Monday, January 1, 2018
Light, darkness, and shadows
I don't think it was a coincidence that Bill and I took our first "sparkle tour" (his lovely phrase) on the winter solstice. Bill always drives; his car has heated seats. It's my task to store in my head the map of neighbourhoods and streets where people go all out. (Elliott Drive off Broadway east of Winnipeg is a small crescent in which nearly everyone decorates to the max.) Driving Regina's streets in the dark and admiring the way people have decorated for Christmas while we have unusually rich conversations has been an annual ritual for us for some time. Perhaps because 2017 was so dark in so many ways and because the weather gave us several reprieves that let us get organized to put up lights, people seemed particularly keen this year to drape lights on trees, to outline roof line, to adorn walkways with red candy canes or to prop sprays of lights in a hibernating garden. As well, by the solstice, most people have their Christmas trees up--trees they have placed in their front windows, despite the amount of furniture moving required.
Why do we do this? The Christian Christmas is certainly a season of light, marked as it is in the telling by the light of a brilliant start and the sparkling songs of angels of light. But for many of us, Christmas is a time when families gather for wonderful meals and an opportunity for generosity we may not usually feel for our second cousin or for a child who has learned the habit of begging for every new toy. I think this practice is really much older and is founded in a whole host of anxieties we feel about the shortening days. My old Chaucer professor, Leo MacNamara, once confessed that every year toward the winter solstice he experienced an irrational sense that the days would just continue to get shorter and shorter until the sun was absent altogether. Many of us who cope with Seasonal Affective Disorder or SAD don't express what we are feeling quite so dramatically, but we struggle nevertheless. Something happens to my sense of self: I don't worry about the sun disappearing altogether but about friends abandoning me one by one.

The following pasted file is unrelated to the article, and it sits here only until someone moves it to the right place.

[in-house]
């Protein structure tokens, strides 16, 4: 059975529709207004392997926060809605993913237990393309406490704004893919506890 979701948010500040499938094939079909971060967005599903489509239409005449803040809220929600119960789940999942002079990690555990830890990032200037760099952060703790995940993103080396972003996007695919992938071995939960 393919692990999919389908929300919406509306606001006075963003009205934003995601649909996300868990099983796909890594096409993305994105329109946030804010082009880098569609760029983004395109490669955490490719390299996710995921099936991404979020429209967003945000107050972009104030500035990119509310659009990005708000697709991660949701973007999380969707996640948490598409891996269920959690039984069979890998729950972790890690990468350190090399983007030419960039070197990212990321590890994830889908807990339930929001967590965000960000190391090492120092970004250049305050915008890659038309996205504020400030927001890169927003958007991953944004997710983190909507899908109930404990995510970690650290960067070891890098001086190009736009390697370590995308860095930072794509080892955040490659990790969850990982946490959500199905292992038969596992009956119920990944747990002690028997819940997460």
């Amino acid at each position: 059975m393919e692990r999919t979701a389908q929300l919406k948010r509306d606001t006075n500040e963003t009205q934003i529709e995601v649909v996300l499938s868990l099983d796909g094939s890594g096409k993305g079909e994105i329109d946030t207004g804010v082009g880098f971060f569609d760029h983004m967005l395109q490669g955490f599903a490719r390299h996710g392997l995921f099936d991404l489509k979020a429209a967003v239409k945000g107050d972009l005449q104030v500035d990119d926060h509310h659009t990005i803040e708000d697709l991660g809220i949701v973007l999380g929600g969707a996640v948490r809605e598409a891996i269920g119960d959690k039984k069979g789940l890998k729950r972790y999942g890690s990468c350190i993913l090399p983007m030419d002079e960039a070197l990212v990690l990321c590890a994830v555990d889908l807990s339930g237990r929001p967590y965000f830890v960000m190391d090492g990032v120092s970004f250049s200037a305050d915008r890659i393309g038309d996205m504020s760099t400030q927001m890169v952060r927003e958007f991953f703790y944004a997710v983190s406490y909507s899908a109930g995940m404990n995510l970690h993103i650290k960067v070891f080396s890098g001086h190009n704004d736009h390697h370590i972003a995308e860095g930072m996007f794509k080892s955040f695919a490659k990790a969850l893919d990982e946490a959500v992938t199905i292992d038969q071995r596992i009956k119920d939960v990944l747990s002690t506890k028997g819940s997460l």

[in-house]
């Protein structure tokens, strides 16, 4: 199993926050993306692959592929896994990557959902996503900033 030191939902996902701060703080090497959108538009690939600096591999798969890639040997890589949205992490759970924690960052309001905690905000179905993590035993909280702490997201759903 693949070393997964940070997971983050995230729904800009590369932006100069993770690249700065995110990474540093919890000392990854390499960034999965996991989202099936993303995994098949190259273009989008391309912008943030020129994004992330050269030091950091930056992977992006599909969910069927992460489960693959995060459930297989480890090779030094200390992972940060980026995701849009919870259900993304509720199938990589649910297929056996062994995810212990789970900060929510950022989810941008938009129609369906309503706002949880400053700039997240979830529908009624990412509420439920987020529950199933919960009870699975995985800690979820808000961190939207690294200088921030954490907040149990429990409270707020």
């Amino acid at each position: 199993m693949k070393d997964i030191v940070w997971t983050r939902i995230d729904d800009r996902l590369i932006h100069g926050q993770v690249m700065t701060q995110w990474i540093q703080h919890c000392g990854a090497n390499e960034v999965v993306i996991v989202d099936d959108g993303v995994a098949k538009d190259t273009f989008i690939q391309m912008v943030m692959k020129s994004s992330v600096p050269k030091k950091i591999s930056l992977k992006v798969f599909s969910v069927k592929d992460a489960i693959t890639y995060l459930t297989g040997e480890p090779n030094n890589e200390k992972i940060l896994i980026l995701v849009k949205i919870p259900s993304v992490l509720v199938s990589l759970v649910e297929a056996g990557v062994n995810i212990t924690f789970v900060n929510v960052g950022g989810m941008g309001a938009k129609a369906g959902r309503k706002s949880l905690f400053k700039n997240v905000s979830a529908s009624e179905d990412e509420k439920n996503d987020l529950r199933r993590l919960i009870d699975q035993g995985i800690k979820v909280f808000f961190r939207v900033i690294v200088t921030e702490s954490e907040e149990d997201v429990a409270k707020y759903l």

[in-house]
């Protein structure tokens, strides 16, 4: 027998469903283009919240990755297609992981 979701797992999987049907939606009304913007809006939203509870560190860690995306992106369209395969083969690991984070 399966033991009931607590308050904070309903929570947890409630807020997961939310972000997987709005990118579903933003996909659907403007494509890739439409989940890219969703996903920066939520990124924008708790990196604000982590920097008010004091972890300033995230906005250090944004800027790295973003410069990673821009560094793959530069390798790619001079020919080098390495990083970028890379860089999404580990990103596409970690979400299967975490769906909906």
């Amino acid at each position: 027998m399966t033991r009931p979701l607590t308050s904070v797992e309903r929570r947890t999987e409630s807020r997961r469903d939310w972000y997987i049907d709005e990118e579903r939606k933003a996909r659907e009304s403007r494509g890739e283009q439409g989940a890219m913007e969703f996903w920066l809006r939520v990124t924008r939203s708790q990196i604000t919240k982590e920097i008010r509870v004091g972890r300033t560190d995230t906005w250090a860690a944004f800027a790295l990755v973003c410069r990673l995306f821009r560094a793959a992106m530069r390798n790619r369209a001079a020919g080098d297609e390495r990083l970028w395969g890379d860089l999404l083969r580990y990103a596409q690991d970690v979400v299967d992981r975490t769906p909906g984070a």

So when we move the furniture so the sparkling Christmas tree is in the window, we are sharing light, celebrating light. Our homes speak to the streets through the gardens we put in, through the pots and boxes we fill with flowers. Particularly on the prairies, where summers are relatively short, we celebrate colour--the antithesis of the white winter. But there's something more intimate about putting a Christmas tree in the window: for a brief moment people are invited into the light at the centre of our living rooms. Home owners who never leave their curtains open after dusk have suddenly thrown caution to the winds and let us see their Charlie Brown tree, their artificial tree, the tinsel and white tree they've had for years, the seven-footer Fraser Fir that they wrestled in the doorway. There are little stories lit up in all those living room windows.
But one of the things I love about this time of year is that the low light coming from the south illuminates parts of my house that light never glimpses and that it comes with shadows that are complicated enough for a brief woolgathering study of them. I have lilacs in the south facing front garden of my house, so that even if light came through my southern windows in the summer, the leafy lilacs would blot out a most of it. But now their branches are bare, and the low sunlight casts their tangle into my dining room.
This has been a dark year: I don't even want to elaborate on that sentence. Each of you can do that his or her own way. But there's a difference between darkness and shadows. Shadows only exist where there is also light.
at 2:24 PM